In these situations, the question is usually ‘should I own or lease?’
There are three criteria that affect the decision: the first is the risk factor, the second is the finance available and the third relates to the needs of the business.
There is a different exposure to risk depending on whether a business owns or leases a property. Owning a property is inflexible in that it cannot be easily sold or let if surplus to requirements but it may achieve capital growth. Leasing has less exposure to risk unless a business is tied into a long lease, because it could at some point need to get out of this quickly.
The cash flow for any business is crucial. The greatest failure for any business is to run out of money. Owning property requires funding. Whilst borrowing may be possible, this is likely to be about 60-65% of the valuation of the property to be purchased and there is a need to find the balance as a deposit. It’s vital to establish whether this is possible without denuding the business of essential cash flow by which to operate effectively.
Shortage of cash slows business growth so getting the balance right is essential. If the preference is to lease and the business has no trading history, the securing of a lease may be problematic unless there is a personal guarantee or deposit.
Before agreeing to the lease, the landlord will research the trading, credit rating and capitalisation of the business to assess the risk. They will want to identify whether the business will be able to pay the amount of rent required on time throughout the length of the lease. The value of the landlord’s investment in the property will be severely diminished if the tenant defaults in paying the rent and the property becomes vacant.
Where property values are expected to move rapidly or rents are expected to increase quickly, the best thing is to buy. Except in London, this is unlikely to be the case at the moment due to the economy and low demand for property (although some growth is apparent where space is being taken up due to a lack of new development).
Some larger businesses prefer to rent. Where they have existing premises they may sell and take a leaseback - this is where the business is sold to an investor but remains in the property and pays rent. This can be a way of injecting capital into the business.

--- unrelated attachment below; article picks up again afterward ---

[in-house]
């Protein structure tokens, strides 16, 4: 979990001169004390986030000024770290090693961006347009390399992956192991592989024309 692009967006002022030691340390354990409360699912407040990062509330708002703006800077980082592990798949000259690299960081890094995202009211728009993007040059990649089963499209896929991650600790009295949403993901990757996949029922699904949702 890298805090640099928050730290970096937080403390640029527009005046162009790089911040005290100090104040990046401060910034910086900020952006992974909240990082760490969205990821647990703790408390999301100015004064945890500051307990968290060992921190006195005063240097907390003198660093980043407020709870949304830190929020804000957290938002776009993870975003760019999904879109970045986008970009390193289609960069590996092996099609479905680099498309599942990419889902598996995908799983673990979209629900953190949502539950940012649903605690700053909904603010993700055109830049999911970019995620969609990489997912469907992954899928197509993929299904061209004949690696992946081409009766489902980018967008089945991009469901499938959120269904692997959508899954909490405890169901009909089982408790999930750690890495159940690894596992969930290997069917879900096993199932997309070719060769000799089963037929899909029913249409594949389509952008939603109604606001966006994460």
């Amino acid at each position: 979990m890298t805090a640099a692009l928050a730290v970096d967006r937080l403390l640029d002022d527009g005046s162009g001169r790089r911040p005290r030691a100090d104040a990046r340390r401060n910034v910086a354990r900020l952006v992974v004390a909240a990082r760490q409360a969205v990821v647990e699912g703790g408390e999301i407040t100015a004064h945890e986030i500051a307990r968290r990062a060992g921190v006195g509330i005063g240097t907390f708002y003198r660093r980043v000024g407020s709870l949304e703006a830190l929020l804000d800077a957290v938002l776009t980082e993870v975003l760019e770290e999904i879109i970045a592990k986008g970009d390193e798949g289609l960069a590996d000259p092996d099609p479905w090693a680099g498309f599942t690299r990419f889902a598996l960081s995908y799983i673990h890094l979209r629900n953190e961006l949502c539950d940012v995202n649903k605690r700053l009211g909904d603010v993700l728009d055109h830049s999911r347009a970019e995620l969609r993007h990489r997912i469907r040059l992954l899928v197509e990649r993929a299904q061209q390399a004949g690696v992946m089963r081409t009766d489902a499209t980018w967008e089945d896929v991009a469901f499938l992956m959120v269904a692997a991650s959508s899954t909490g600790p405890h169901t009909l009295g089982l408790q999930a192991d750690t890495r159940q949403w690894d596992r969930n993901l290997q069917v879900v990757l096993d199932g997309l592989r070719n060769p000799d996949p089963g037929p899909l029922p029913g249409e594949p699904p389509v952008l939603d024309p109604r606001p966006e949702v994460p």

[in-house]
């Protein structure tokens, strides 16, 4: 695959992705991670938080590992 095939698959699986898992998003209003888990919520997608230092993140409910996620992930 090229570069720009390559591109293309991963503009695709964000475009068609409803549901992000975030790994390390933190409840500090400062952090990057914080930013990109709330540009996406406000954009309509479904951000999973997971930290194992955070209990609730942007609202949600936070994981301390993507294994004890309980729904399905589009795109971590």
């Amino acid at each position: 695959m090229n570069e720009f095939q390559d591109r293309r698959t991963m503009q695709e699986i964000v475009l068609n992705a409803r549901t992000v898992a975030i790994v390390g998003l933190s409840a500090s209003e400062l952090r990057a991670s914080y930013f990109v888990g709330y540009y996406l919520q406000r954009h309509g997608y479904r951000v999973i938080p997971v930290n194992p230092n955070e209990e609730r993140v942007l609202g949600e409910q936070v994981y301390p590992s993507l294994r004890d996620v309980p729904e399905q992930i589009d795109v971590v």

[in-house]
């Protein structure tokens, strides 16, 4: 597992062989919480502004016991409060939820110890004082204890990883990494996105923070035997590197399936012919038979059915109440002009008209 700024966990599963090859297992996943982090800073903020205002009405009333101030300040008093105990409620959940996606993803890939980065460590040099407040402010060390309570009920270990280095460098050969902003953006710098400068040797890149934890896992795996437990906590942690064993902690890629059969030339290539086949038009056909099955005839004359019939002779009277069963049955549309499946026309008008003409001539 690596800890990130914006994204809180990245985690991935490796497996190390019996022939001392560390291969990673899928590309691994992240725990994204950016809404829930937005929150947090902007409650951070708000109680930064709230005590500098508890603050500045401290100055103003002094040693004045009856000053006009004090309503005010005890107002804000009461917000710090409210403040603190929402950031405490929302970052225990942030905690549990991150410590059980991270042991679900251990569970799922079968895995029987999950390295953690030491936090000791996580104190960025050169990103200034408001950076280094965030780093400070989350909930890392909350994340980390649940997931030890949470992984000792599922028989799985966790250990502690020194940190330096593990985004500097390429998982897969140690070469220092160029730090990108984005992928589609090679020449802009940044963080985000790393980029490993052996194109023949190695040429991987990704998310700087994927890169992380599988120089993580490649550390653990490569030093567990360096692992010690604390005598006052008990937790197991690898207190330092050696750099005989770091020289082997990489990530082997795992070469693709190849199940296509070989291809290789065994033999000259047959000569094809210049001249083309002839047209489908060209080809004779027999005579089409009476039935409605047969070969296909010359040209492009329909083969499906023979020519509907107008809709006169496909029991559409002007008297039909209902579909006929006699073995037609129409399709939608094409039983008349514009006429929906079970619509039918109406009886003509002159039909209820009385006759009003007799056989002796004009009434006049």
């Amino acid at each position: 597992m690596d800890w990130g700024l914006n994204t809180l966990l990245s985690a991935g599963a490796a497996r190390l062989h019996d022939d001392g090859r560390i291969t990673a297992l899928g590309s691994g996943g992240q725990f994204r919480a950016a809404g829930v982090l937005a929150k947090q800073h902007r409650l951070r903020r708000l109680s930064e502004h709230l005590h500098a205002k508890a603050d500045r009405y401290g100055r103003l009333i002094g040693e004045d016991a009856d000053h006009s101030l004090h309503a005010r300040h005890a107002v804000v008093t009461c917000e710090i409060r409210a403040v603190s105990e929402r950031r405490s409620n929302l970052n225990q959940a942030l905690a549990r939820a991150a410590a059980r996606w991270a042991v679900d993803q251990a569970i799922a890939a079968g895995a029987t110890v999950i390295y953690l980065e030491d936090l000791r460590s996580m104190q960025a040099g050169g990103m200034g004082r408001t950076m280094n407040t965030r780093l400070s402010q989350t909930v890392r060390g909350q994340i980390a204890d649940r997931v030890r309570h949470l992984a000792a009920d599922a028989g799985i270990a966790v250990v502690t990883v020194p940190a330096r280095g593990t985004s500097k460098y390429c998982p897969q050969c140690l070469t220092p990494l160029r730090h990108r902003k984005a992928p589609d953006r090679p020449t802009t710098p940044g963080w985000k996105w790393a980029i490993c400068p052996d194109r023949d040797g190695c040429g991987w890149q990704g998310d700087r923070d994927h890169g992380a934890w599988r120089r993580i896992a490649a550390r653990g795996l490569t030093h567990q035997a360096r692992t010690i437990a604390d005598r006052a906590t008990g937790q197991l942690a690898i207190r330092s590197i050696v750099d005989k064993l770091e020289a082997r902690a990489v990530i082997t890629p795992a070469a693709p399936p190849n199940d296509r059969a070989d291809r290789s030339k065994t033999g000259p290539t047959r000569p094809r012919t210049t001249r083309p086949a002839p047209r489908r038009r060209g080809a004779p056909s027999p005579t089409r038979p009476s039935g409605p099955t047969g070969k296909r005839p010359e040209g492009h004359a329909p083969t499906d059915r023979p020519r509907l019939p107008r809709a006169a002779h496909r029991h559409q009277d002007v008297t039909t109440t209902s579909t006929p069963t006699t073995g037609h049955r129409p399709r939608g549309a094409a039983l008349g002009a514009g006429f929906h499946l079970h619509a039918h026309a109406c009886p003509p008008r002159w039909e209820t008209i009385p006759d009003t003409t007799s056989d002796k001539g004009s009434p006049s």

If the property increases in value as an asset it may be possible to borrow against this to increase the investment in the business or have a more ready supply of cash to hand.
Sometimes in selling the business the property can be retained as an investment and let to produce a rental income. This could be handy where the owner of the business wishes to retire yet keep a secure and regular flow of income, or where the sale of the business is challenging because the asset value of the property is combined with the value of the assets and goodwill of the business too.
Although often the last to be considered, the needs of the business are the most important. It’s imperative to ask whether the business needs to be near its customers or whether it is better located near to the materials used in manufacture or to a good supply of labour. For example, I recently helped to locate a low carbon energy company to a city where there is a ready availability of highly trained design engineers, which was critical to success.
Consider whether the business needs a high profile by which to retail the stock or whether a warehouse would be more appropriate with a higher advertising and marketing budget to attract customers, either physically or online. If to be leased and the business is relatively young, a short term lease to allow the closure of the business without too much exposure to rent and empty property rates and other charges could be useful.
Help can be found by talking to the Economic Development Department of your local council to see what support is available for start up and small businesses. There can be remissions from Business Rates during start up periods. Also speak to the local office of Business Innovation and Skills Department to see what government and European support there might be because often there is plenty out there if you know where to look.
Finally, please remember you should always discuss your decisions with your accountant to consider any impact of investment and borrowing, as well as taxation matters before a final decision is made. If you’re still uncertain, a chartered surveyor will definitely be able to signpost the way and can probably save you money in the long run.
Kevan Carrick is a Chartered Surveyor and principal of JK Property Consultants LLP, a mentor to small businesses and a mediator: firstname.lastname@example.org